- Read & Write capacity of the DynamoDB table are auto-scaled
- An application load balancer (ALB) is created to route requests for each stack.
- Rules to route each domain name to the right docker container are maintained automatically.
- Free SSL certificates are automatically registered in Amazon's Certificate Manager (ACM)
- Webserver logs (eg access logs and error logs) are automatically streamed to Cloudwatch. That means you can search them, stream them to other services like ElasticSearch/Kibana and even create dashboards, metrics & notifications from them.
- To send email, idealstack can optionally configure the Simple Email Service, and configures a local forwarding mailserver on the docker image to make this transparent to your code
- IAM policies are carefully set to ensure minimal 'trust' between the different parts of the stack, which maximises security
How is this different from the alternatives?
PHP hosting consoles, eg Plesk, Cpanel, WHM
These typically install on a single AWS instance, and treat it like it were a physical server. ie they install Mysql on it, install apache & php and run as though the cloud were never even invented. While this works, we think it's pretty rubbish.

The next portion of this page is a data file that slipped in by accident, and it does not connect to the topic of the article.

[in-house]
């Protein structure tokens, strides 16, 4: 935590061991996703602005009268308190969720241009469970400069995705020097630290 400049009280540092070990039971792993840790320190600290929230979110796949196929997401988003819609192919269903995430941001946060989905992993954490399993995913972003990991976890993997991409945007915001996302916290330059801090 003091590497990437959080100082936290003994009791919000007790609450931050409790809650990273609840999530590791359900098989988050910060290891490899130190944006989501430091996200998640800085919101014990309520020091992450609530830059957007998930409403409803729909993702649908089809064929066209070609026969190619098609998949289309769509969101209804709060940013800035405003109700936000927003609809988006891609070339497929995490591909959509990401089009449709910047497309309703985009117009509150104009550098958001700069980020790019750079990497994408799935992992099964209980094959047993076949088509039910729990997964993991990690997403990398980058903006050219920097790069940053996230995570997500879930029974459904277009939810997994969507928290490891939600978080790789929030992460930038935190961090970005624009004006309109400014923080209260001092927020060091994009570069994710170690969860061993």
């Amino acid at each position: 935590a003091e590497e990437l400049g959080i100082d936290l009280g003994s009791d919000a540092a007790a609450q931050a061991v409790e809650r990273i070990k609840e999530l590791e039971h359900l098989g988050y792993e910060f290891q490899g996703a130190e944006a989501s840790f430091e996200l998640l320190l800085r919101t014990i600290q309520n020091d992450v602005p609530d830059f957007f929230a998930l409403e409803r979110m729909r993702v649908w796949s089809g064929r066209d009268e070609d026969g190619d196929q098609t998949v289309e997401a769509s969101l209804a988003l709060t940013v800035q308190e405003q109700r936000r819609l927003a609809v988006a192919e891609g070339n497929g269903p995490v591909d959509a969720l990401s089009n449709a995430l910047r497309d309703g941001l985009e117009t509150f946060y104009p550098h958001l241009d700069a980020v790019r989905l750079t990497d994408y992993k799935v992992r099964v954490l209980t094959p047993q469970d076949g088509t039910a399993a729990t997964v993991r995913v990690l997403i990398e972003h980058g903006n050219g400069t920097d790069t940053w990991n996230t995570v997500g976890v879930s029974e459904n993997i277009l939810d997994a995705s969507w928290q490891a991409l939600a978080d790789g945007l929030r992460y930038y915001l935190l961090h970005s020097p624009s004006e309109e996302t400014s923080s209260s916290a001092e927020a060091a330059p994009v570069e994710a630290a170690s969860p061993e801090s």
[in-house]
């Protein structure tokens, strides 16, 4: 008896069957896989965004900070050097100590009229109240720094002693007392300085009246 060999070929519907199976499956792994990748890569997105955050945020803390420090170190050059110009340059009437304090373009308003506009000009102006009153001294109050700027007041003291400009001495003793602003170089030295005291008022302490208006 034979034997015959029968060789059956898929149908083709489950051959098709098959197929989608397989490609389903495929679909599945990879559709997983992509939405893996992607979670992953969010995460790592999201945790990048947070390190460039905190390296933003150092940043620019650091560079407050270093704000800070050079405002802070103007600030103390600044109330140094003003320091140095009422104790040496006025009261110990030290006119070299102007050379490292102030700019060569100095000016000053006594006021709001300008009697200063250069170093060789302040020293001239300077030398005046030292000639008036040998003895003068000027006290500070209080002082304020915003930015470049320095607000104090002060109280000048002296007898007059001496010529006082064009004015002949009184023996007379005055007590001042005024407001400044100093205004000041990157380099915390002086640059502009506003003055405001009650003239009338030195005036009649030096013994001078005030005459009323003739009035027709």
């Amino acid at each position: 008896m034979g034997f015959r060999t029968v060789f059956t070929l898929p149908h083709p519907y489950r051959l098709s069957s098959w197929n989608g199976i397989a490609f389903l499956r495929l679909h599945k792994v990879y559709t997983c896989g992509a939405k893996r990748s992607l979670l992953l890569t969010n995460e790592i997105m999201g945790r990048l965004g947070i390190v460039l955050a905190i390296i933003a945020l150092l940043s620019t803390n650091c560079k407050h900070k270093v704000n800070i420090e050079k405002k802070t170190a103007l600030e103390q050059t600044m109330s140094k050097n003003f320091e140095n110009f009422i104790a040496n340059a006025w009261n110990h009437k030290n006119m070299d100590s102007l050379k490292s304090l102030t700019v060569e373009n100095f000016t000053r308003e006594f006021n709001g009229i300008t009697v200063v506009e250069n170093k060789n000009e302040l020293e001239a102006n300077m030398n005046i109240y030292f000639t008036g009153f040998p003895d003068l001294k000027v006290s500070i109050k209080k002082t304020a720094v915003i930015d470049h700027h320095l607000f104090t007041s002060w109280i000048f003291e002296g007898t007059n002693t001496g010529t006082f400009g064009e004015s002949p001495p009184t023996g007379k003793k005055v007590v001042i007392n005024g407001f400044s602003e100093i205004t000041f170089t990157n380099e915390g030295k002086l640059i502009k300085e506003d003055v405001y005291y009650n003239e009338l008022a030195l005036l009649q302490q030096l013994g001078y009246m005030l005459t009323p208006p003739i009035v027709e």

This is an easy to use starting point for AWS, and it provides templates for PHP. But what it creates you is a dumbed-down 'starter' AWS environment. It's not what you would design if you knew what you were doing
Lightsail is another 'dumbed down' AWS offering designed to compete with cheap clouds like Digital Ocean. It gives you a VPS (similar to the docker container that Idealstack will use) for a low price, but again it's only a dumbed-down 'starter' option. It doesn't do many of the things that are 'cool' about the cloud, like Autoscaling. You'll soon find yourself wanting to move to a 'full' AWS setup.
Build it yourself
The simple truth is it would take you years to build all this yourself and get it running stably. We know this because we've done it ourselves. The AWS world is complex, and it takes months of cobbling together different solutions to create something 'ideal'.